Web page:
One of the many questions that he leaves open is his definition of the avant-garde: who are the avant-garde of his subtitle? The essays address a range of writers: Eliot, Pound, Zukofsky, Williams, Lorine Niedecker, Basil Bunting, Mina Loy, George Oppen, Richard Caddel, Charles Olson, Robert Creeley, Steve McCaffery, Bruce Andrews. Can a writer be both canonical and avant-garde? The opening essay suggests that Eliot preferred not to be avant-garde. Is it necessary to be opaque, to practice “poetic facticity,” to avoid canonicity, to be avant-garde? Is it necessary to write in juxtapositional ‘paratactic’ syntax rather than a subordinating ‘hypotactic’ syntax? The syntax of his subtitle, “poetic facticity and the avant-garde,” is paratactic rather than hypotactic. It places the two terms together without specifying a relationship between them. A reader is free to conclude equally that “poetic facticity” is necessarily associated with the avant garde,” necessarily contentious for the avant-garde, usually contentious for the avant-garde, or in some other relationship to it. Quartermain’s book, however, privileges by its focuses mostly poets to whom both facticity – usually the facticity of language – and parataxis were primary to their poetics.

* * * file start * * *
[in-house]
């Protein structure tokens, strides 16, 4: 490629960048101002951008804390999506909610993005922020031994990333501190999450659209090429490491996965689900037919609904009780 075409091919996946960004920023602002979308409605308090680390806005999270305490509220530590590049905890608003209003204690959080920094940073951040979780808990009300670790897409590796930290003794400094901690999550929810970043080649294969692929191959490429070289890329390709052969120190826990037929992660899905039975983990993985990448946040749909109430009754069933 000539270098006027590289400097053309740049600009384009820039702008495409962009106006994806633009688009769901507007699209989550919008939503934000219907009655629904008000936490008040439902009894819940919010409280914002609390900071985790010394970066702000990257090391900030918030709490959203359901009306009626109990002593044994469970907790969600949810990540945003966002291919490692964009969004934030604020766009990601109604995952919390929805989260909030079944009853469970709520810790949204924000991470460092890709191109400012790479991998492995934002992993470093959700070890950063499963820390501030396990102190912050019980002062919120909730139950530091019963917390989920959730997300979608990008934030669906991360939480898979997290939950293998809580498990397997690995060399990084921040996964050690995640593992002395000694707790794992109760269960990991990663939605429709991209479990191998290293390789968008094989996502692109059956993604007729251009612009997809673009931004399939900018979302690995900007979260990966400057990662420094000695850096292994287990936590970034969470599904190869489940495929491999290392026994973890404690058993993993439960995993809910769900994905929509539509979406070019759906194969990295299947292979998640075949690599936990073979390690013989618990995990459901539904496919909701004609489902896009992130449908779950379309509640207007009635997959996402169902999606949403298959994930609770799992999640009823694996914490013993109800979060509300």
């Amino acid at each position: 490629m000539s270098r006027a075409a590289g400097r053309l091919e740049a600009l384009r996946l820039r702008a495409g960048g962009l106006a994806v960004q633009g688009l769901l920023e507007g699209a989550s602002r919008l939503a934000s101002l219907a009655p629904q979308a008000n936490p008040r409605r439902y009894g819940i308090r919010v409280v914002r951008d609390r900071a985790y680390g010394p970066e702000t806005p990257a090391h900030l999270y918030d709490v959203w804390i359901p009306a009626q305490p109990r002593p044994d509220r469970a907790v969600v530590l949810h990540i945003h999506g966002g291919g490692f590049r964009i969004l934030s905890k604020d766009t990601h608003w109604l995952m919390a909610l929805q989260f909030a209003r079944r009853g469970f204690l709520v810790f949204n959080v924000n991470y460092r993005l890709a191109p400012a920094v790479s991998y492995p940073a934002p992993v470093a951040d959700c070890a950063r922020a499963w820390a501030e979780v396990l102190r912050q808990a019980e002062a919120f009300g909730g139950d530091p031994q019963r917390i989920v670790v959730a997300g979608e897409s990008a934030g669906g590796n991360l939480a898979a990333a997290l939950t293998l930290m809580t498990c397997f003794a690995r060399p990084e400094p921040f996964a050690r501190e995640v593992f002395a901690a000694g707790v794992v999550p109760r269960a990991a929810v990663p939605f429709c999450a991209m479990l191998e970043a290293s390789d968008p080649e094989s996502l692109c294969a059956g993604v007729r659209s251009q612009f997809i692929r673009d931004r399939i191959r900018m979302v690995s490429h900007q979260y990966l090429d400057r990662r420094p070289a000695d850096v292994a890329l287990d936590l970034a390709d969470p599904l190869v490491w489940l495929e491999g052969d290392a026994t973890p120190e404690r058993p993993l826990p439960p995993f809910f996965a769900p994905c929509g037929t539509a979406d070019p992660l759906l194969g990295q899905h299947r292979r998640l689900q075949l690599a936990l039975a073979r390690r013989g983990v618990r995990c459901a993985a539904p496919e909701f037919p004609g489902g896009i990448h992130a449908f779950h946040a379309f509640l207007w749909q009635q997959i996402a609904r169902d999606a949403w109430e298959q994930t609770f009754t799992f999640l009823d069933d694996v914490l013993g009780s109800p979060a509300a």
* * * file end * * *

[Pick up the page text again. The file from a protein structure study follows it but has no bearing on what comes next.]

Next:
By implication he leaves most thematic poets, including Eliot, outside of the avant-garde. Outside also would seem to be most writers who explicitly associate their work with a political cause, such as anti-racism, anti-colonialism, feminism, or nationalism. Of particular note in this regard is his essay “Basil Bunting: Poet of the North,” in which he contrasts Bunting’s stridently localist political opinion that Northumbria remains oppressed by London and the southern counties with the enigmatic physicality and non-hierarchical syntax of his poems. His praise for Bunting’s having enacted in his poems a non-exploitative, non-hierarchical syntax that parallels the non-exploitive non-hierarchical political syntax he desires (he quotes Bunting “I am sure that any scheme, anything extensive or uniform, must put more and always more men under the mortmain of ‘administration’ ) comes close to praising him for having in his poetry made his political views opaque. It also implies if not a hierarchy at least a distinction among politically engaged writers – Nicole Brossard and Gail Scott much more likely ‘avant garde’ than Lee Maracle, Nourbese Philip more so than George Elliott Clarke. Of course it would not be avant-garde of Quartermain to say so, while arguably avant-garde not to.